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Bullying at university: how interpersonal violence affects students

The opinions expressed in this article are the writer’s own and do not reflect the views of Her Campus.
This article is written by a student writer from the Her Campus at Casper Libero chapter.

The discussion about bullying has taken place in society since the psychologist Dan Olweus created the term in the 70s to designate psychological, physical, or sexual violence between pairs. But this type of violence has always occurred. This discussion, however, is frequently about violence practiced in middle or high schools and not always how it happens in other spaces, like the academic field. 

Doctor Maria Paula Panuncio-Pinto, a researcher at the Medical College of Ribeirão Preto at the University of São Paulo, indicated that researchers in the area prefer to refer to this type of violence that happens in universities as interpersonal violence

“Bullying in universities, in the academic environment, is the same type of situation that happens in life outside of universities, because the university is a frame of society, so everything that happens in society as a whole also happens in the university”, says Dr. Maria Paula. 

Reflecting on acts of violence present in every situation, interpersonal outbreaks of violence can be based on gender, ethnicity, race, and sexual orientation, but it is difficult to determine what can lead to violence: “talking about motive is complex because we are talking about a human phenomenon that has always been present in interpersonal relations for different reasons”, explains the psychologist. 

When the violence starts

Research, led by Panúncio-Pinto, showed that professors and students frequently refer to the freshmen’s reception when talking about violence in universities, like obligating them to drink alcohol, giving them insulting nicknames, and other kinds of humiliation that can be physical — aggression, harassment, sexual abuse — or psychological.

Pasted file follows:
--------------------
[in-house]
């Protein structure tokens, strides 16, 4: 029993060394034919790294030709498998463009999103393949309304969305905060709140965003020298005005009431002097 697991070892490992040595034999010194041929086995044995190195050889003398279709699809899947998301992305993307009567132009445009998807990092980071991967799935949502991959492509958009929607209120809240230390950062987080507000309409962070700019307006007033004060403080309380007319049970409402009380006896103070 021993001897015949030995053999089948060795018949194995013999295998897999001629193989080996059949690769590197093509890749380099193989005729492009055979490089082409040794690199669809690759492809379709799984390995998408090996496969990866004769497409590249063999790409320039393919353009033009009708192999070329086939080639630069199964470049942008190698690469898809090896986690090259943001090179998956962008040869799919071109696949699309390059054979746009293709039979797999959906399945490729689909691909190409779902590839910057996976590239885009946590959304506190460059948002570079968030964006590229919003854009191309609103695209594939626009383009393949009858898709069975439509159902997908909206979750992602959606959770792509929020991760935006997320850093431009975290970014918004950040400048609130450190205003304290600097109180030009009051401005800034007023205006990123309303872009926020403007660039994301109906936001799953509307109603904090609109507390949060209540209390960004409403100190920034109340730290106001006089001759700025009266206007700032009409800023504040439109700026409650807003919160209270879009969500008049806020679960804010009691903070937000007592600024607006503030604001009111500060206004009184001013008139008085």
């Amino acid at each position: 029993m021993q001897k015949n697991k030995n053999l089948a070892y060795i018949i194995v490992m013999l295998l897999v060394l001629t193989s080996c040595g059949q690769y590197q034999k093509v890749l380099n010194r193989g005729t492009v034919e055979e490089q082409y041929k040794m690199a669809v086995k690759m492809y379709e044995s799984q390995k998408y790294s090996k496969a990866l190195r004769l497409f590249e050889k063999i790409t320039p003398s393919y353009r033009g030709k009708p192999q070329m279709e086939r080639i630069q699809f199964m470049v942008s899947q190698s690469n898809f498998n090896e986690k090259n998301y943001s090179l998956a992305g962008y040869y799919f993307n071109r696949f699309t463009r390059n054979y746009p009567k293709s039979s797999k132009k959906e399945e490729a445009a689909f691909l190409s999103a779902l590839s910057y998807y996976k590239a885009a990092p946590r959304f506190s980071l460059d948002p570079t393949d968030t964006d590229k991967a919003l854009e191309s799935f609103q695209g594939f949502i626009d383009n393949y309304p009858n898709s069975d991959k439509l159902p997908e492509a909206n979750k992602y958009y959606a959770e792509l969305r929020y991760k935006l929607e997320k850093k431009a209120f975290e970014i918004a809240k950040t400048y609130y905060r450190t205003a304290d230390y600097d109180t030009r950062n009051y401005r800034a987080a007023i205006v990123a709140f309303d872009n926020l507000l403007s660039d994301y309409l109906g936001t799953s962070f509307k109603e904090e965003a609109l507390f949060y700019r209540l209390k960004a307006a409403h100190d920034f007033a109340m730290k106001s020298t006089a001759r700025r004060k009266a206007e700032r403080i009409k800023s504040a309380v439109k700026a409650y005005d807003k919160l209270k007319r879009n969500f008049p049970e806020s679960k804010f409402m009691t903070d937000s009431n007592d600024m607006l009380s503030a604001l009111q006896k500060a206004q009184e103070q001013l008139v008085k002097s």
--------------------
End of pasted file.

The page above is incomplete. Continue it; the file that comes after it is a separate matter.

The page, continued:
These aggressions are normally related to power relationships that are socially built, like between freshmen and seniors, students and professors, and even men and women. According to the researcher, violence is practiced by those who have socially more power, and suffered by those who have less, possibly being related to racism, sexism, ageism, fatphobia, homophobia, and other types of prejudice and stereotypes. 

Some acts of violence are explicit like many already described here, but there are also microaggressions, minor comments, or acts that are made daily and can also bring severe consequences. Dr. Maria Paula relates that victims of interpersonal violence in universities can experience major health issues, like migraines, sleep and attention disorders, and depression, and can even lead to leaving the university or even the most extreme, but not rare, consequence: suicide. “The violence repetition can tell the victims that they don’t belong in that place, and they can end up losing a crucial thing: the sense of belonging”.

It’s not a shame to ask for help

The role of the universities is crucial in these cases, institutions are responsible for building a healthy environment for students and must be prepared to receive violent complaints, listen to the victims, and investigate these situations, creating permanent policies to prevent any kind of violence in the academic environment and having a fast response when it happens. “And classmates also have the role to notice [the violence]”, especially because it can be naturalized by a historical construction that sometimes not even the victim realizes. 

The criminalist attorney Bruna Gravois Melo clarifies that committing interpersonal violence against someone can lead to legal consequences in Brazil: “if the violence is, for example, verbal, moral bullying it can be configured as a crime of injury, defamation, and slander. If the aggression is physical, it can be bodily harm or even homicide. If it’s psychological violence, the crime could be persecution or threatening. The crime could be rape or sexual harassment when it is practiced as sexual intimidation”. 

She emphasizes that if you are going through any of these types of violence, the protocol would be to make a police report. If you relate to the situations described in this article, do not hesitate in seeking help.


The article above was edited by Clarissa Palácio.

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Giulia Peruzzo

Casper Libero '26

Psychologist and future journalist. An aquarius looking forward to make a better world through my stories some day.